They have been around forever, supporting women of color in common and unique ways. Sister circles that nourish the needs of Black women have a firm history in the Black community. Organizations such as Black sororities, sewing guilds, health groups, church societies, and book clubs were established out of the need for Black women to come together to support one another. These sister circles have provided strength, purpose, and love where there may have been none.
Young students interested in STEM fields are often pitched that the careers are lucrative.
But a new study from Vanderbilt University suggests that for students of color, it’s not just about the money.
Researchers found African-American and Latinx students were most likely to go into science, technology, engineering and mathematics because of their interest in social justice issues.
Jenna Amro is a productive member of a scientific research laboratory in the Department of Biochemistry at the University of Wisconsin–Madison. She can pipet, accurately measure scientific compounds, make agar plates that cells can grow on, properly put the cells on the plates, manage data, sterilize equipment in the autoclave, complete projects on DNA mutations, and more — and she only just finished high school.
Affirmative actionpolicies have often beenfalsely characterized as disadvantageous to white students,leaving students of color open to questioning of the validity of their acceptances to Ivy League schools and other elite institutions of higher education. While the Trump administration has denied a recentNew York Times report that the Department of Justice is considering investigatingcolleges and universities whose race- and gender-based admissions practices could “discriminate against white people,” misconceptions about affirmative action are widespread — and nothing new. Micspoke with eight current and former students about their experiences as people of color on prestigious college campuses and how the term “affirmative action” was often used to discredit their achievements.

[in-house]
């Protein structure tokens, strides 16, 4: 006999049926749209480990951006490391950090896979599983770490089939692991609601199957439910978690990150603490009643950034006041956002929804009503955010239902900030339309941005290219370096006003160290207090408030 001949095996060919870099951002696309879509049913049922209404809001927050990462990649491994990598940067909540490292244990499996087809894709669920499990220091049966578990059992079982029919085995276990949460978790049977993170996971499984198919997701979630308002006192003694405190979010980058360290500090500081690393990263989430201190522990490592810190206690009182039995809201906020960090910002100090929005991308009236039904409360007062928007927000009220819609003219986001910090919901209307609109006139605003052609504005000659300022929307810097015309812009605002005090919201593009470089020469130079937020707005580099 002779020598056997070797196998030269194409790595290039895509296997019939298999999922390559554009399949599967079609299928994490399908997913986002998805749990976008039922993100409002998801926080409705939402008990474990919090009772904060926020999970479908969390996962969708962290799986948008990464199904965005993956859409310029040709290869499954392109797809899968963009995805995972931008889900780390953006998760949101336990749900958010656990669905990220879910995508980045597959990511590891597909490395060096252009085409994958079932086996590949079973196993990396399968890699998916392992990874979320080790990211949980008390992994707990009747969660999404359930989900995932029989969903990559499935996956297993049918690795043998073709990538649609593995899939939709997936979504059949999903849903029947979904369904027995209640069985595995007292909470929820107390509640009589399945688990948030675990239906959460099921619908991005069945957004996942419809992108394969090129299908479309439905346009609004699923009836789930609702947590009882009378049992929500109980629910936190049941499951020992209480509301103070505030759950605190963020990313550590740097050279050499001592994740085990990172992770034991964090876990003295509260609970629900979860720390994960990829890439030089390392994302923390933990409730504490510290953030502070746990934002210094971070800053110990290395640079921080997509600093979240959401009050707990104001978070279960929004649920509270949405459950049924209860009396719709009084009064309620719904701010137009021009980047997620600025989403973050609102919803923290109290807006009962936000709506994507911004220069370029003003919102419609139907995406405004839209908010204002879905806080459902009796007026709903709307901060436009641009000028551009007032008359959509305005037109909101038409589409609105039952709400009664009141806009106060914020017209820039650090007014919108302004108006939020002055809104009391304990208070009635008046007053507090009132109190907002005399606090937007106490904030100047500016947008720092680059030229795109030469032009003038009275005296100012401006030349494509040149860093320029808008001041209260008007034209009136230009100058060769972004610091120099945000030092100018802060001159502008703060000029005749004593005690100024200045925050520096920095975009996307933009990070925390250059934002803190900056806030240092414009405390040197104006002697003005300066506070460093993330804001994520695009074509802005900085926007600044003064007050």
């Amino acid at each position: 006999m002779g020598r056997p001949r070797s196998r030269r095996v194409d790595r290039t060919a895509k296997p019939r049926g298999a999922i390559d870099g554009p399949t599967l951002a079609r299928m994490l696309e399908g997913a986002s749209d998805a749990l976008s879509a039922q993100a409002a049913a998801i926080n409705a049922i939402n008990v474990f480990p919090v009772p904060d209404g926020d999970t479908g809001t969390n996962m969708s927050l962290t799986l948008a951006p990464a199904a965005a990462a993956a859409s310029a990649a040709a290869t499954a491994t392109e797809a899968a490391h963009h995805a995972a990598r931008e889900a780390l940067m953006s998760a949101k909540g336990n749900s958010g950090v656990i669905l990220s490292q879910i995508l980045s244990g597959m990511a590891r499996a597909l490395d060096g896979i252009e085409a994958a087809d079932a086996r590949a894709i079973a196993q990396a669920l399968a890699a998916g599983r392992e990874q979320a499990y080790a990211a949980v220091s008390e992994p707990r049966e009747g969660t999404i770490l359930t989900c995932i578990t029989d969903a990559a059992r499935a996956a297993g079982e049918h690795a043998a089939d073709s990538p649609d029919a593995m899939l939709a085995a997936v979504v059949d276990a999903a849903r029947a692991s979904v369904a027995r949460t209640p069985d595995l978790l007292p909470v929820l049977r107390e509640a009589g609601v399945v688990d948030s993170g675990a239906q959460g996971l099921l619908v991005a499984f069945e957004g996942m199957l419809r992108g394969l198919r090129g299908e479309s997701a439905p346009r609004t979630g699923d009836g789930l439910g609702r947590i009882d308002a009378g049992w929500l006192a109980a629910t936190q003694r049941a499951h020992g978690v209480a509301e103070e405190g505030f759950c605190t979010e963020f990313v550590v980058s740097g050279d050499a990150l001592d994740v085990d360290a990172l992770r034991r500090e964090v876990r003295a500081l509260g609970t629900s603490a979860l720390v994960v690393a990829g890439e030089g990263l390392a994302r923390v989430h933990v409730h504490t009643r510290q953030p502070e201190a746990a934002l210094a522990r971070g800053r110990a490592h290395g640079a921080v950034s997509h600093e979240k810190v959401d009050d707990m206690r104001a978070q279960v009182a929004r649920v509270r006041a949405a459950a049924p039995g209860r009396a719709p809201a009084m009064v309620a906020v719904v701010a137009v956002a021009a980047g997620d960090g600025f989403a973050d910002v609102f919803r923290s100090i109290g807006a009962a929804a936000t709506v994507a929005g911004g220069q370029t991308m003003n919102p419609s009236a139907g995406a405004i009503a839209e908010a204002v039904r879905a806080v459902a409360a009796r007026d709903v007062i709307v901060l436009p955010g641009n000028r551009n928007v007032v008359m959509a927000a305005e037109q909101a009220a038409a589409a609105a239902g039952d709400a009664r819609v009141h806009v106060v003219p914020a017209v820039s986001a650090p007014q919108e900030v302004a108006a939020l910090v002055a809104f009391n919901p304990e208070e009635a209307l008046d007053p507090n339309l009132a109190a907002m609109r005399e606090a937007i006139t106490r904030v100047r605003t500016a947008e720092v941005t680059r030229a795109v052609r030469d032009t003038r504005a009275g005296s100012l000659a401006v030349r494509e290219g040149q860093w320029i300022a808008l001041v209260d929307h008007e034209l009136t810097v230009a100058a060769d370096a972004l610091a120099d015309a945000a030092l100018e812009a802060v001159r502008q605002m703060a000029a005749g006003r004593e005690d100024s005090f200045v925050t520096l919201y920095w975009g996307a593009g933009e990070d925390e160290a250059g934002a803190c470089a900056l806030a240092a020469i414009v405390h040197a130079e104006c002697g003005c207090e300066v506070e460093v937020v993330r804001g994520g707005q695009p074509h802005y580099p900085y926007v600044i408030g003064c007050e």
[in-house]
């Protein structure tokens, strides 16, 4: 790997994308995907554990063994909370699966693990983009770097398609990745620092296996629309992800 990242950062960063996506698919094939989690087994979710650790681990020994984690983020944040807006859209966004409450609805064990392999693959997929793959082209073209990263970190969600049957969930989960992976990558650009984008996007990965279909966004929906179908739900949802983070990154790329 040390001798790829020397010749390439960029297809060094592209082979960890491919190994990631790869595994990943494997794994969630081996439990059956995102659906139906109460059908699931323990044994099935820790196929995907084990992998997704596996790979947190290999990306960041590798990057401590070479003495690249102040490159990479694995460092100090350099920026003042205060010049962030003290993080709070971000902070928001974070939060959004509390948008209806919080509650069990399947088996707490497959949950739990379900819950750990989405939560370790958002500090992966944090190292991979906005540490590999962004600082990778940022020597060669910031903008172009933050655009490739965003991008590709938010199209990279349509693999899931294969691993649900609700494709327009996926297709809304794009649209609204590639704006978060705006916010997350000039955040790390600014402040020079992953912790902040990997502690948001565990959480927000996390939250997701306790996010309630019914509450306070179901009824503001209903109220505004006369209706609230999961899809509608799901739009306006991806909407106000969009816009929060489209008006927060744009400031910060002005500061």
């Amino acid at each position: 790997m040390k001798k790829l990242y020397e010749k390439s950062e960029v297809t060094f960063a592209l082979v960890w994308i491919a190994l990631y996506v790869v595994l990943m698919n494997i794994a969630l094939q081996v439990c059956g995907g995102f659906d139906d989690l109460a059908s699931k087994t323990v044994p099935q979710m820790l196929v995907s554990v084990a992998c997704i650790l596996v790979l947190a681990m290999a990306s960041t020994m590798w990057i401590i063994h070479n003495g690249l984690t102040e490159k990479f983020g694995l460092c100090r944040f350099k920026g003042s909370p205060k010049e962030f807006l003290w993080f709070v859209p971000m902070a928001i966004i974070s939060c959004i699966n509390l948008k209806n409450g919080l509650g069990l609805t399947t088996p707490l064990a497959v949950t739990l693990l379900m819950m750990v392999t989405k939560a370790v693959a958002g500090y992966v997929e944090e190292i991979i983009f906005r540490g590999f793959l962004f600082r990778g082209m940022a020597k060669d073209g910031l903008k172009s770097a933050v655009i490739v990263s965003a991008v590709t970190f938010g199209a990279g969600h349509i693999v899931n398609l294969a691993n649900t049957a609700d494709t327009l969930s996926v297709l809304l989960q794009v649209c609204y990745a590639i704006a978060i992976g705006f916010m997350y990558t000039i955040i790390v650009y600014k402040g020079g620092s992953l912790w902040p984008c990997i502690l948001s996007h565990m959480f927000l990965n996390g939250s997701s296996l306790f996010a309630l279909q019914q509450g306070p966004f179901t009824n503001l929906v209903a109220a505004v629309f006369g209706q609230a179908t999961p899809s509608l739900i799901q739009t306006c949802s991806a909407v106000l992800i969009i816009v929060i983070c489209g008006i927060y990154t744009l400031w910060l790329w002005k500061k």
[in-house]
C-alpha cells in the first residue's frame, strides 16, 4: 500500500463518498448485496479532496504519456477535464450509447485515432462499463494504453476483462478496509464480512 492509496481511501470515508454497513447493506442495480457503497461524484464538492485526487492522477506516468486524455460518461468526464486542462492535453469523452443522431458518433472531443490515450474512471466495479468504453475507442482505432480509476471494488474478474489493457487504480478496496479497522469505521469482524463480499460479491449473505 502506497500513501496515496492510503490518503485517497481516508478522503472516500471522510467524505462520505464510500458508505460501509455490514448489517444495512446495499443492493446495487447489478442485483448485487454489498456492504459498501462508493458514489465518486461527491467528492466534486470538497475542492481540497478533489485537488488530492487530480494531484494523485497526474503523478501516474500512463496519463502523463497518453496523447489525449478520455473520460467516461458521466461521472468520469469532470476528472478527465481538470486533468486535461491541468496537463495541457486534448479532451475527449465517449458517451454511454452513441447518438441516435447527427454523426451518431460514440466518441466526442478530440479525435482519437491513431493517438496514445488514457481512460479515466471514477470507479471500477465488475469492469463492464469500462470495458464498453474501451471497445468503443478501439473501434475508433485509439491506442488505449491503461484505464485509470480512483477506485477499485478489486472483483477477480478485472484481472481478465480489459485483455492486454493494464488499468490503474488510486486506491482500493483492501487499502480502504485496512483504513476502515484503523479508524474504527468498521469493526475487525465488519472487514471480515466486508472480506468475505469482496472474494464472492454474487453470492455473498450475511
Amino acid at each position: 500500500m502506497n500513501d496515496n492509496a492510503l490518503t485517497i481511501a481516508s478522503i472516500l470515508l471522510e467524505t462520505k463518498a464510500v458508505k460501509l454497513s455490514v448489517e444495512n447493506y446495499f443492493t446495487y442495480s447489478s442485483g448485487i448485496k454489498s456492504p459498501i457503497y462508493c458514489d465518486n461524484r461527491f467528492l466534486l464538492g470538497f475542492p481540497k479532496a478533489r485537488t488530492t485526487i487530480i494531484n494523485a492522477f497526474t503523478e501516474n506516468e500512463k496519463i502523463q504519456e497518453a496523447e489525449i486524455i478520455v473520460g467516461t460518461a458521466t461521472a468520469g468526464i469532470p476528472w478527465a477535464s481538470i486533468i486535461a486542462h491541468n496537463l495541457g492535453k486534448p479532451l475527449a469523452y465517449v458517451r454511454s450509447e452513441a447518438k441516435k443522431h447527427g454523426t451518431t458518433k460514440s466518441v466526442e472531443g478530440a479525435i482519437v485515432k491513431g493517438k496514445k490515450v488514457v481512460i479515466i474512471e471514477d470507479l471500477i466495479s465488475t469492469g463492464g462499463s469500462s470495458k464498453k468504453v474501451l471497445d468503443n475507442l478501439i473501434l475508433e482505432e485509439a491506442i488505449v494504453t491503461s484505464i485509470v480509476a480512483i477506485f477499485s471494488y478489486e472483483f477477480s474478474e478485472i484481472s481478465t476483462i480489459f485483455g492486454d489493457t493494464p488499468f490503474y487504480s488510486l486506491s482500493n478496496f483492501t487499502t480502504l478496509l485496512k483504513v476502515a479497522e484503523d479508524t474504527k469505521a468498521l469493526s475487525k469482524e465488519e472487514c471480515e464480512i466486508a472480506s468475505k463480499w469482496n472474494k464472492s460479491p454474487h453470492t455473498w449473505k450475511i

I am typically classified by others as a “big, black guy”. I’m 6 foot 2 inches tall, and I weigh around 240 pounds. I have often been asked by strangers what position I played, or where I played college ball (I didn’t). I am a 29 year-old Jamaican male living in San Francisco, working as a software engineer. The words to follow are some thoughts I have had for a while, that I have only recently found the courage to pen.